Despite softening natural gas prices, the Oklahoma Energy Index (OEI) has been on the rise after leveling off and taking a bit of a breather in recent months. May saw a new record for the index, which was launched in 1995, and expectations are that its upward trend will continue based on strong regional energy patch fundamentals.
“The present rate of growth is much more moderate than it was during the four-year expansion that came to an end last fall,” said economist Karr Ingham, who compiles the index, “but it does signify continued strength in some important statewide energy exploration and production indicators.”
The OEI increased by a full point each of the last three months, and now stands at 222.2 based on data compiled in May. That’s up from 221.2 in April and up 6.7% from one year ago.
The index has generally trended upward from 100 in 1995 with two noteworthy exceptions. The index hit a low of 83.6 in July 1999 and a valley of 114.5 in September 2002 after coming off a historic high of 144.2 in August 2001. With the exception of the first part of this year, the index has trended upward consistently since September 2002.
The energy index is a comprehensive measure of the state’s oil and gas production economy established to track industry growth rates and cycles in one of the country’s most active and vibrant energy producing states. The OEI is a joint project of the Oklahoma Independent Petroleum Association (OIPA) and the office of state Secretary of Energy David Fleischaker.
OIPA President Mike Terry told NGI that the association expects the upward trend in the energy index to continue, despite softening natural gas prices. Oil prices and rig counts remain strong, he said, as do “intents to drill” and producer share prices, despite the recent market wide correction in stock prices. Additionally, industry employment figures in the region are robust and are expected to remain so, Terry said.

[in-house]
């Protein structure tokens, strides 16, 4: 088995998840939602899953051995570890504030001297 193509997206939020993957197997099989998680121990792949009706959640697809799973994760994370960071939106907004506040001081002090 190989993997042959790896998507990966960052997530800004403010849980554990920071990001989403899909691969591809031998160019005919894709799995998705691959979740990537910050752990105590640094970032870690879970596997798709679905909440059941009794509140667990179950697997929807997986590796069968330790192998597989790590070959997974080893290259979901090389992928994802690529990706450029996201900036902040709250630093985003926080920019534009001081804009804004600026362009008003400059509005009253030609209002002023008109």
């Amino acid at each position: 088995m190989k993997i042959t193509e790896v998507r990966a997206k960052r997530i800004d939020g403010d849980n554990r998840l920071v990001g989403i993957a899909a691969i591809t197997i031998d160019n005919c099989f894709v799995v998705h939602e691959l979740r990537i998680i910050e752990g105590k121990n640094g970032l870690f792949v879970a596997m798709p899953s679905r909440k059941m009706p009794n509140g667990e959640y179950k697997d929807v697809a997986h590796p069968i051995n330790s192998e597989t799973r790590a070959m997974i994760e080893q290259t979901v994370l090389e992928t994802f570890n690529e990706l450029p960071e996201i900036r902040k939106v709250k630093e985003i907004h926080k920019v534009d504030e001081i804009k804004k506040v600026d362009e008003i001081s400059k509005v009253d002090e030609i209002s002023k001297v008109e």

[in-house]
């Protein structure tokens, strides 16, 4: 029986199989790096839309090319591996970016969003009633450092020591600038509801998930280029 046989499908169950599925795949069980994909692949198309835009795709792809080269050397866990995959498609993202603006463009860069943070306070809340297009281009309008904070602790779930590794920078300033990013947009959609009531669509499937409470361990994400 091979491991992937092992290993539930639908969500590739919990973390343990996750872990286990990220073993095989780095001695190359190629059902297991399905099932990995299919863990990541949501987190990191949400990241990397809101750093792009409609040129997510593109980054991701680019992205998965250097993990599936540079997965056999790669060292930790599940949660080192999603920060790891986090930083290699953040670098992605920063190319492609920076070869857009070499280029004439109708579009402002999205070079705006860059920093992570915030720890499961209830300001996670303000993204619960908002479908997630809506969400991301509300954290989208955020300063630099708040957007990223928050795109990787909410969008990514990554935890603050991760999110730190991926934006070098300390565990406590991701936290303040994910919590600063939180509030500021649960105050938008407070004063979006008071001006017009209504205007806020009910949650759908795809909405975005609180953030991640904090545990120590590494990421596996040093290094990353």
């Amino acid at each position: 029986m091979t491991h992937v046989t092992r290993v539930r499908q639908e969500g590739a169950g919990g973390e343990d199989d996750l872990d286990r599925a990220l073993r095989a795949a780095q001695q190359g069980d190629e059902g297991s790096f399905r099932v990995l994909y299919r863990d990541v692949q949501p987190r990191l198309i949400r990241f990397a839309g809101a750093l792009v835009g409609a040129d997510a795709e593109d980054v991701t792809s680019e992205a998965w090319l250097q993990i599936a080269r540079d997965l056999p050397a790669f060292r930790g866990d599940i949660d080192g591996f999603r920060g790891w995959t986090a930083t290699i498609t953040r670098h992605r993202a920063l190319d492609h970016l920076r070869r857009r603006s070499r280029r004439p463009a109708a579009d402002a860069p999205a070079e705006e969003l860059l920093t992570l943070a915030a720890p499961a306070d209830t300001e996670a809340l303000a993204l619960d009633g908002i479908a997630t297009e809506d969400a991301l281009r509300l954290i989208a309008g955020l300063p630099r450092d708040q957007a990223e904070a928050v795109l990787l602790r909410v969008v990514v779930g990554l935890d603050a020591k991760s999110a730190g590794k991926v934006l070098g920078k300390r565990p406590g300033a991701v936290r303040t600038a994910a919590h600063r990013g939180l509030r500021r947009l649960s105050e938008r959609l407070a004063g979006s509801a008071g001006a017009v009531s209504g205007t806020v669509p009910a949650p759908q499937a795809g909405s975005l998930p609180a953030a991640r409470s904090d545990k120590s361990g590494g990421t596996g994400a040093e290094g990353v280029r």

The statewide rig count climbed to a monthly average of 186 in May, the highest monthly rig count in 2007 after dipping below 180 for most of the early part of the year. The rig count topped out at 195 in August of 2006 before falling to as low as 175 in January. Registered intents to drill continue to lag behind last year’s total, but 2007 remains the second most active year for drilling permits in the history of the OEI behind 2006.
Ingham said the price outlook has also improved for crude oil and natural gas, with crude oil prices paid to Oklahoma producers averaging more than $60 after being below that level in January, February and March. Natural gas prices were well above $7, a 21% improvement over the May 2006 average price. In fact, the May 2007 gas price is the highest average monthly price paid to producers since January 2006.
In May the monthly average gas price was $7.25/MMBtu, up from $5.97/MMBtu in the year-ago period and up substantially from the $1.38/MMBtu average for May 1995, the index’s base year. However, year-to-date gas prices have averaged $6.62/MMBtu, down 5 cents from the year-ago period. Monthly gas production climbed to 110.72 MMcf in May, up from 103.89 MMcf in the year-ago period. Year-to-date gas production was off, having reached 672.28 MMcf in May, down from 674.02 MMcf in the year-ago period. While the value of May’s gas production was nearly $802.75 million, up substantially from nearly $620.22 million in the year-ago period, the year-to-date value is off at $4.44 billion, down from nearly $4.57 billion in the year-ago period.
“Oil and natural gas prices remain the primary determining factor with regard to exploration and production activity,” said OIPA Chairman John Pilkington, an independent producer from Tulsa. “Prices increase as demand increases. Demand nationwide for crude oil and natural gas continue to increase, driving prices upward. Higher energy prices benefit the state in the form of increased tax receipts and a growing work force.”
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